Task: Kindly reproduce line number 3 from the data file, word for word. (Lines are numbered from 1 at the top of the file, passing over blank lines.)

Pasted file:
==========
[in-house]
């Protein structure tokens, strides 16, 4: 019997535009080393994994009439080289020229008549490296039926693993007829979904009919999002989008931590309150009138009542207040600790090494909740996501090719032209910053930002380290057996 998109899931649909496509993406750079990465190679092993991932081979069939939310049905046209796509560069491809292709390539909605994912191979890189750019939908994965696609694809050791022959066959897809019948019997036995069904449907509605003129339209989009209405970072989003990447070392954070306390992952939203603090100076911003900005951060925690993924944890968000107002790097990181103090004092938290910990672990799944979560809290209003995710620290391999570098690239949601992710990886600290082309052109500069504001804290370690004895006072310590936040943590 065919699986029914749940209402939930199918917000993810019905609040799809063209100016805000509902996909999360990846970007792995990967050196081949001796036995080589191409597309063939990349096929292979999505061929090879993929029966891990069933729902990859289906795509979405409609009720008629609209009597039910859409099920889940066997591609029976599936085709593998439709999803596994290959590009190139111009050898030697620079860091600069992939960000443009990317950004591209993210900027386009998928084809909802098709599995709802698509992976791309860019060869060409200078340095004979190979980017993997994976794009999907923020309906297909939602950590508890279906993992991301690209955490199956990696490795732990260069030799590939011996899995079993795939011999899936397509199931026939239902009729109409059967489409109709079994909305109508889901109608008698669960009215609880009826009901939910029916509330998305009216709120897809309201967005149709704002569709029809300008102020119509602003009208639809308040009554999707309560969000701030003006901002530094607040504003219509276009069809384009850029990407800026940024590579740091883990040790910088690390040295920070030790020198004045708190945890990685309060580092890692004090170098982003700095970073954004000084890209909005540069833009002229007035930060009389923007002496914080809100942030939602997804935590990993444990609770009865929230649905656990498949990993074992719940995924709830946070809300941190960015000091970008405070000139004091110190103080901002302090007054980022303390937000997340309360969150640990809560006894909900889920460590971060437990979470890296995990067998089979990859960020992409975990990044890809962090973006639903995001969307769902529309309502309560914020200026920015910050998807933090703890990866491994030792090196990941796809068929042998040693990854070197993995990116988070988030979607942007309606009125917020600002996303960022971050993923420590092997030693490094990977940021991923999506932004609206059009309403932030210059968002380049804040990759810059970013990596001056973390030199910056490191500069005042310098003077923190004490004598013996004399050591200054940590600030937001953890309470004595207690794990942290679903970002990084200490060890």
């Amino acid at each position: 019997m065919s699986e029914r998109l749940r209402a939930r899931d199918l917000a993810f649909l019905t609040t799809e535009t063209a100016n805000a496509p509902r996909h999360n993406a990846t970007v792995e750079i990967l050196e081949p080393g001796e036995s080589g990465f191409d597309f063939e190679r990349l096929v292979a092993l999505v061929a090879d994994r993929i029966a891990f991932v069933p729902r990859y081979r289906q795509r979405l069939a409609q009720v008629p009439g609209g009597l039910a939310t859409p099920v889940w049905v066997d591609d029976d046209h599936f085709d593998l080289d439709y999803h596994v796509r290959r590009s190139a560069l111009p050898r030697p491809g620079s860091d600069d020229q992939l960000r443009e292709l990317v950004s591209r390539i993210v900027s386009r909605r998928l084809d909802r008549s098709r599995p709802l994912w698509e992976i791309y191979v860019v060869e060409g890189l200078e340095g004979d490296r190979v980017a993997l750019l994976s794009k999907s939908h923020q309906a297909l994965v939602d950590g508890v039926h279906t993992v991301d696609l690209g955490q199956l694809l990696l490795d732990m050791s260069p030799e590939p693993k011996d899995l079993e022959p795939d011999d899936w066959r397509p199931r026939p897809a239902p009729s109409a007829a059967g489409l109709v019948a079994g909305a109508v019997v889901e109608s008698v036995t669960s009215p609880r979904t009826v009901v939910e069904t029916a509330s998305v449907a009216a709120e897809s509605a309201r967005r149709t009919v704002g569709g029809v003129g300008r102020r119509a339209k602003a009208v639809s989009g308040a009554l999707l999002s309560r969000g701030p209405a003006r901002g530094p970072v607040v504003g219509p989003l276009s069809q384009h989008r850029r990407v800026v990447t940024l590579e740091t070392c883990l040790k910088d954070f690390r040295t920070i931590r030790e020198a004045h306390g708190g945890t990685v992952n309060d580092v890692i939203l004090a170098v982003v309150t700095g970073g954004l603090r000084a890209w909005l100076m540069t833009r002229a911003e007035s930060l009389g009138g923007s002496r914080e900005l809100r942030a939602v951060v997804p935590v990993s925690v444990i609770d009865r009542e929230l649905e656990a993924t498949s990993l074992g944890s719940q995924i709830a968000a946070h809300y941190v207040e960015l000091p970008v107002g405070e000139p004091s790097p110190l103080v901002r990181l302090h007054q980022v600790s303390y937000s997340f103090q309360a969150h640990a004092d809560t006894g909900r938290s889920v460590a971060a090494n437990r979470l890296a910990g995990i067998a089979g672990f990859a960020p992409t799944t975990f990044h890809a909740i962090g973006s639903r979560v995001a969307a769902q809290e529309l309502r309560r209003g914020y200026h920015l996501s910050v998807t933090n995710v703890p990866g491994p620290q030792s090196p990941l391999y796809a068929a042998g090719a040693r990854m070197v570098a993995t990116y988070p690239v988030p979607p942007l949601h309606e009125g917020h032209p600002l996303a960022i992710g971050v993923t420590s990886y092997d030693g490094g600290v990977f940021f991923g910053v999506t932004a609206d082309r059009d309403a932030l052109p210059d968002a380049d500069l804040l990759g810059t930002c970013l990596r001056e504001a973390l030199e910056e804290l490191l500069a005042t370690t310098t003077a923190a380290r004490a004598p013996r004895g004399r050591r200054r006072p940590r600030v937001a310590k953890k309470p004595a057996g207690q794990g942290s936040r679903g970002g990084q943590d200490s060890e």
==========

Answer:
């Amino acid at each position: 019997m065919s699986e029914r998109l749940r209402a939930r899931d199918l917000a993810f649909l019905t609040t799809e535009t063209a100016n805000a496509p509902r996909h999360n993406a990846t970007v792995e750079i990967l050196e081949p080393g001796e036995s080589g990465f191409d597309f063939e190679r990349l096929v292979a092993l999505v061929a090879d994994r993929i029966a891990f991932v069933p729902r990859y081979r289906q795509r979405l069939a409609q009720v008629p009439g609209g009597l039910a939310t859409p099920v889940w049905v066997d591609d029976d046209h599936f085709d593998l080289d439709y999803h596994v796509r290959r590009s190139a560069l111009p050898r030697p491809g620079s860091d600069d020229q992939l960000r443009e292709l990317v950004s591209r390539i993210v900027s386009r909605r998928l084809d909802r008549s098709r599995p709802l994912w698509e992976i791309y191979v860019v060869e060409g890189l200078e340095g004979d490296r190979v980017a993997l750019l994976s794009k999907s939908h923020q309906a297909l994965v939602d950590g508890v039926h279906t993992v991301d696609l690209g955490q199956l694809l990696l490795d732990m050791s260069p030799e590939p693993k011996d899995l079993e022959p795939d011999d899936w066959r397509p199931r026939p897809a239902p009729s109409a007829a059967g489409l109709v019948a079994g909305a109508v019997v889901e109608s008698v036995t669960s009215p609880r979904t009826v009901v939910e069904t029916a509330s998305v449907a009216a709120e897809s509605a309201r967005r149709t009919v704002g569709g029809v003129g300008r102020r119509a339209k602003a009208v639809s989009g308040a009554l999707l999002s309560r969000g701030p209405a003006r901002g530094p970072v607040v504003g219509p989003l276009s069809q384009h989008r850029r990407v800026v990447t940024l590579e740091t070392c883990l040790k910088d954070f690390r040295t920070i931590r030790e020198a004045h306390g708190g945890t990685v992952n309060d580092v890692i939203l004090a170098v982003v309150t700095g970073g954004l603090r000084a890209w909005l100076m540069t833009r002229a911003e007035s930060l009389g009138g923007s002496r914080e900005l809100r942030a939602v951060v997804p935590v990993s925690v444990i609770d009865r009542e929230l649905e656990a993924t498949s990993l074992g944890s719940q995924i709830a968000a946070h809300y941190v207040e960015l000091p970008v107002g405070e000139p004091s790097p110190l103080v901002r990181l302090h007054q980022v600790s303390y937000s997340f103090q309360a969150h640990a004092d809560t006894g909900r938290s889920v460590a971060a090494n437990r979470l890296a910990g995990i067998a089979g672990f990859a960020p992409t799944t975990f990044h890809a909740i962090g973006s639903r979560v995001a969307a769902q809290e529309l309502r309560r209003g914020y200026h920015l996501s910050v998807t933090n995710v703890p990866g491994p620290q030792s090196p990941l391999y796809a068929a042998g090719a040693r990854m070197v570098a993995t990116y988070p690239v988030p979607p942007l949601h309606e009125g917020h032209p600002l996303a960022i992710g971050v993923t420590s990886y092997d030693g490094g600290v990977f940021f991923g910053v999506t932004a609206d082309r059009d309403a932030l052109p210059d968002a380049d500069l804040l990759g810059t930002c970013l990596r001056e504001a973390l030199e910056e804290l490191l500069a005042t370690t310098t003077a923190a380290r004490a004598p013996r004895g004399r050591r200054r006072p940590r600030v937001a310590k953890k309470p004595a057996g207690q794990g942290s936040r679903g970002g990084q943590d200490s060890e």